SKIDMORE, Mo. — Skidmore community members packed into Newton Hall last week to hear from officials about law enforcement options for the city.

Nodaway County Sheriff Randy Strong and Capt. Scott Wedlock attended the meeting and along with City Attorney Miles Figg, clarified just what options city residents have when a law enforcement need arises.

In the August Board of Aldermen meeting, Figg told the community members, that legally there was no reason that the sheriff’s department can’t enter the city of Skidmore and start enforcing all the laws including Skidmore’s.

“After the August city council meeting Sheriff Strong reached out to me and very politely pointed out that he thought I was incorrect about one of the statements that I made,” Figg said last week. “I talked to him; spent some time in the fun law books and I learned Sheriff Strong was absolutely right.”

Figg said Strong is right that state statutes do not grant a sheriff of any county to be an authority to enforce a city’s ordinances, which he said are on par with civil violations in the eyes of the law.

He explained that the sheriff only had the authority to enforce the state laws.

As an example, Figg said if the Missouri General Assembly passed a law that made it illegal to chew bubble gum and walk on the sidewalk, Strong could enforce it within Skidmore city limits. If the Skidmore Board of Aldermen passed an ordinance that it is illegal to chew bubble gum and walk on the sidewalk within the city limits, Strong could not enforce it.

He said that’s why the city has been reviewing ordinances and hired a code enforcement officer to help with municipal citations.

State statutes do allow for a city to enter into a contract with the county sheriff to allow the office to enforce city ordinances, but no such agreement exists with Skidmore.

“It may not make sense in the circumstance to do that,” Figg said.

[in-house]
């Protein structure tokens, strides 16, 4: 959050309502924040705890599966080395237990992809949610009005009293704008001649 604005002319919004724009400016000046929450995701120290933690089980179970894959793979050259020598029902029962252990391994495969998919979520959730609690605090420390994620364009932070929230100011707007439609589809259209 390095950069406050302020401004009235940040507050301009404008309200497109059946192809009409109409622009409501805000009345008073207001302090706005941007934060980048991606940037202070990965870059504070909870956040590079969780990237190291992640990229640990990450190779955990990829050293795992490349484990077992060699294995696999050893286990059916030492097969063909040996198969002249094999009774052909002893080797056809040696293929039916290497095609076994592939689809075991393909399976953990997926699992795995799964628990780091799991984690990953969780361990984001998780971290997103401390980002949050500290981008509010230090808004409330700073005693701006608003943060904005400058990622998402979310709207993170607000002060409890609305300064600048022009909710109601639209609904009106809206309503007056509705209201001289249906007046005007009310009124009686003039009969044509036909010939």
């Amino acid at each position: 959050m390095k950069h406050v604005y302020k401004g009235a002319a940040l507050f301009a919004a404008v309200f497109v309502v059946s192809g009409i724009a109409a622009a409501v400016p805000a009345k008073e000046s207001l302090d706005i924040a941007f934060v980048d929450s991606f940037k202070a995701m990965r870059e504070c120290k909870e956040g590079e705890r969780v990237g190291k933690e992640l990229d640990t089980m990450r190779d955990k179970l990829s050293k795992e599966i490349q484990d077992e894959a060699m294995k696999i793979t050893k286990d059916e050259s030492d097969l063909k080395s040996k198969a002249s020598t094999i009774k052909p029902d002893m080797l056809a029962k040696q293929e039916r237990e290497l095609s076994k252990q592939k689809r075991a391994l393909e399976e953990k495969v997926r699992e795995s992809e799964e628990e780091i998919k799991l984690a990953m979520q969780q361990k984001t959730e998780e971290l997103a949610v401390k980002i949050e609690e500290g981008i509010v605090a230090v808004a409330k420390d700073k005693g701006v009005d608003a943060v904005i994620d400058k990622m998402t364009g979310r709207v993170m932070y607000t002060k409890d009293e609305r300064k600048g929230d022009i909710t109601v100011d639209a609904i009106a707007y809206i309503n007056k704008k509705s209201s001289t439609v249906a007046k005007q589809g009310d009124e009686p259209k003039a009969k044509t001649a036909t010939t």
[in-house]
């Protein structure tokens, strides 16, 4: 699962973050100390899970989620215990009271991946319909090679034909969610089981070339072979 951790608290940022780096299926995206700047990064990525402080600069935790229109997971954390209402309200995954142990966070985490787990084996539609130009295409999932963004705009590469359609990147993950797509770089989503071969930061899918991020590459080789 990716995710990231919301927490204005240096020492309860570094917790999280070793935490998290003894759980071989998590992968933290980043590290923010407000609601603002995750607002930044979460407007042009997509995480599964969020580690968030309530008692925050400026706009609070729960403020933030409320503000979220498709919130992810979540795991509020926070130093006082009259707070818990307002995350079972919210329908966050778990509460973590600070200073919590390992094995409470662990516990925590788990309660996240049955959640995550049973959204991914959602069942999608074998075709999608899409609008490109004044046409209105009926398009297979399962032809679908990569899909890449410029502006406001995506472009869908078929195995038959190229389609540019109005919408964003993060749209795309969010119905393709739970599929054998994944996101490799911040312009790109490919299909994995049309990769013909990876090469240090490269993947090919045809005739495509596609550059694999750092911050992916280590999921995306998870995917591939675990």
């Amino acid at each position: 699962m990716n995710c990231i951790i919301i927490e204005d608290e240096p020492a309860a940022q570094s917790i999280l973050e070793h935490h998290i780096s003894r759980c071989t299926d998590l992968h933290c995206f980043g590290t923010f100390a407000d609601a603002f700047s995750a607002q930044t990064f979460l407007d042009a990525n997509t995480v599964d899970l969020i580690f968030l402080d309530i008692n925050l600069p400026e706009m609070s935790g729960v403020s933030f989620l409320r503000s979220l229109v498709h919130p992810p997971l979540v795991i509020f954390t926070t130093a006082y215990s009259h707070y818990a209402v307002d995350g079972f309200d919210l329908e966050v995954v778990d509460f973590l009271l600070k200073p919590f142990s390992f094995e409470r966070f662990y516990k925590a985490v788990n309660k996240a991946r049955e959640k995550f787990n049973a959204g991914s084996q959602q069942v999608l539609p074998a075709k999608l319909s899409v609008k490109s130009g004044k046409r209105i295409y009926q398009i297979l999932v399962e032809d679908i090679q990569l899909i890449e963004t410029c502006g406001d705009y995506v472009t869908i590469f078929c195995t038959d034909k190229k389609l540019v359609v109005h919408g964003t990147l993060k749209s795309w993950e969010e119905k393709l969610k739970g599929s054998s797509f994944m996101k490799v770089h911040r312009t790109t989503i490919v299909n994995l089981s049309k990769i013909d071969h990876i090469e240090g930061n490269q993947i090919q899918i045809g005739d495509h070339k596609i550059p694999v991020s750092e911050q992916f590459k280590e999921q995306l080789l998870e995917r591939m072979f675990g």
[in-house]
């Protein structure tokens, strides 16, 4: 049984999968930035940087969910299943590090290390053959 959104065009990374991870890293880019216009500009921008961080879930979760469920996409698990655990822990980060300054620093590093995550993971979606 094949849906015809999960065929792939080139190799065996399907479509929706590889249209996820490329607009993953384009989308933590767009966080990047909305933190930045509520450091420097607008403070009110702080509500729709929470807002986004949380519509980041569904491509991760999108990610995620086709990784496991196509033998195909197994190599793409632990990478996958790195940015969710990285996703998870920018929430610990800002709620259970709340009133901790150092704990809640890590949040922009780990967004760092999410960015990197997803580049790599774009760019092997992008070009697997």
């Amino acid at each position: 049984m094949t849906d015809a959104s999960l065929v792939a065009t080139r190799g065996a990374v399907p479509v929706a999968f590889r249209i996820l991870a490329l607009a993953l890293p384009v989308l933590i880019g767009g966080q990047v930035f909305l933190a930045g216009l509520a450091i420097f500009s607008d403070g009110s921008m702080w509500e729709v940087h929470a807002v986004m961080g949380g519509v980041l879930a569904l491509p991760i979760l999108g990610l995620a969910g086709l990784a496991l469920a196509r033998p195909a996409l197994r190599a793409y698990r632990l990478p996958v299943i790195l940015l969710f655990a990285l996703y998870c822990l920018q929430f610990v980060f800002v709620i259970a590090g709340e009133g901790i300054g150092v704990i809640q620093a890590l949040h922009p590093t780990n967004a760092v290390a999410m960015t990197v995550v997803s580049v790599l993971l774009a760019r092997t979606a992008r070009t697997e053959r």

Strong told the board and community members that this issue is easily misunderstood and that he’s spoken with other communities about the same topic.

“When I became a new sheriff and went to Jefferson City for orientation that was one thing they made us aware of too,” he said. “That’s often misunderstood.”

Strong explained that there are laws the sheriff’s office will enforce within city limits, such as state traffic violations, driving recklessly on any city street, disturbing the peace or making threats.

He looked back at the office records and noted that deputies have been to the Skidmore community more than 200 times just this year.

“This is my third trip over here today,” Strong said. “We’re over here quite a bit. We’re always happy to come.”

Alderman Rana Killingsworth asked if there is a way for people to call in reports that won’t be heard over radio scanners. She explained that by the time a deputy arrives, the problem “disappears.”

Strong said anyone reporting a crime may ask that their report not be aired on the radio.

“All my deputies have cellphones and that can be an easy way to do that,” he said.

Eric Davis, a county resident who lives near Skidmore, told the audience he believes the city needs more law enforcement.

“Nodaway County needs help. The city of Skidmore for over four decades has suffered from the lack of effective police protection,” he said. “The shadows and ghosts from 40 years ago still cast a huge shadow on this community and it’s unfair to every reasonable, decent person in this room and the ones that didn’t come here.”